Gear Review: Zoom Fluke Stick and Fluke Stick Jr.

The Senko has earned a name for itself as being one of the industry’s most effective fish-catchers for beginners and pros alike.  Let’s face it, it’s the standard by which all stick baits are compared to.  That is why I hit up one of the best known plastic bait manufacturer’s website to see if they had a similar product.  It’s not that I lost confidence in the Senko or that there weren’t enough colors.  But I’ve been fishing a lot of pressured lakes lately and combine that with the fact that this years weather patterns are abnormal and unpredictable, and that is the recipe for needing to find something new and different.  Well, new to me, anyway.

I would even go as far as saying they’re new to a lot of people as my favorite local tackle dealers did not have any Zoom Fluke Sticks on their shelves.  They had plenty of Senkos but that was the only stick bait.  Even though the Fluke Stick has been out for a number of years, it seems as if there isn’t a demand for them around here.  Potential jackpot!

Which bait is which? 5
Which bait is which?
5″ Senko (top)
Fluke Stick Jr. (Bottom)

The Fluke Stick comes in two sizes; the standard comes in a 6” version while the Fluke Stick Jr. comes in a 5” version.  It looks like a standard stick bait but it has a fluke tail on the end of it.  Being very familiar with Zoom’s line of Super Fluke’s, there is an unmistakable action of the tail when the bait is unweighted and allowed to fall.  The tail kicks subtly back and forth as if it was swimming in place.  This can attract both finicky and aggressive fish so I was interested in seeing how the Fluke Stick would act in various situations.

I rigged the Fluke Stick Jr. on a 3/0 Gamakatsu Flipping Hook, unweighted, with 50lbs. test braid on my pitching rig.  One of my favorite ways to fish a stick bait is to pitch it into or around cover.  The slow, tantalizing fall of the bait is good for clear water, post-cold front bass that are holding tight to cover.  These are situations where a jig is just too much bait that maybe the fish have seen due to angler pressure, clear water, or they’re being tight lipped because of the weather.  I pitched the bait into shallow water to check out the action and the first thing I noticed is, true to its name, the tail does kick in a very similar way to a Super Fluke.  It also falls at a slightly faster rate than a Senko.  However, as you can see in the photo above, it is smaller than the standard 5” Senko.  With less plastic, less salt, and a different density, it is understandable why it would fall faster.  Is there action, though?  Absolutely.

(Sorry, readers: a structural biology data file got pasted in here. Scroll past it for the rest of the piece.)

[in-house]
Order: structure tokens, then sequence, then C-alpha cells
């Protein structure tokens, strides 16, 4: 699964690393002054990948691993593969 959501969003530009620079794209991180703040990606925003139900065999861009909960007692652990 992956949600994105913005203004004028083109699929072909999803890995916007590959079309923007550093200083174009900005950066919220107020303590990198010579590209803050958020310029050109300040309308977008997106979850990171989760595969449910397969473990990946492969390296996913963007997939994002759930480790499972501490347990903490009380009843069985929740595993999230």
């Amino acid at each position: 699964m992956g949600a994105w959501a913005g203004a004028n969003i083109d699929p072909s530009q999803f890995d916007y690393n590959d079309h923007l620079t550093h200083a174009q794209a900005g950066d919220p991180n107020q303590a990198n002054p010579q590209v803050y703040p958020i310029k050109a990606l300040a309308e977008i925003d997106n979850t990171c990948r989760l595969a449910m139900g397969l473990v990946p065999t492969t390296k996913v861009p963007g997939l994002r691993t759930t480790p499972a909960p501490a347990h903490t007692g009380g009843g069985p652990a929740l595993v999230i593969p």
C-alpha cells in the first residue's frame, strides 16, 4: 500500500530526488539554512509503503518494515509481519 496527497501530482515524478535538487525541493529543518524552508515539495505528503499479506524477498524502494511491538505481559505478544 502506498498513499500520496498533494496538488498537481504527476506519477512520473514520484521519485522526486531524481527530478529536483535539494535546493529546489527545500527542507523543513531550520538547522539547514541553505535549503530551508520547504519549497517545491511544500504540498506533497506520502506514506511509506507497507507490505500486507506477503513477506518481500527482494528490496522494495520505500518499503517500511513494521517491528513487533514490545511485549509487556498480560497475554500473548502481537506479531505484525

Weightless on my Flipping' Rig
Weightless on my Flipping’ Rig

So how does it compare to the Senko?  This has probably be beat to death but my fishing style may be different from yours and within that statement, there may be some new points to consider.

Plastic Density:  The Senko feels like no other bait.  The plastic is loaded with salt, is spongy, and very flexible.  These are three attributes that entice strikes but at the expense of bait durability.  The Fluke Stick feels similar to other Zoom baits and is somewhat less flexible than the Senko but is still soft and salty.  However, the bait will hold up to more fish being caught on a single plastic.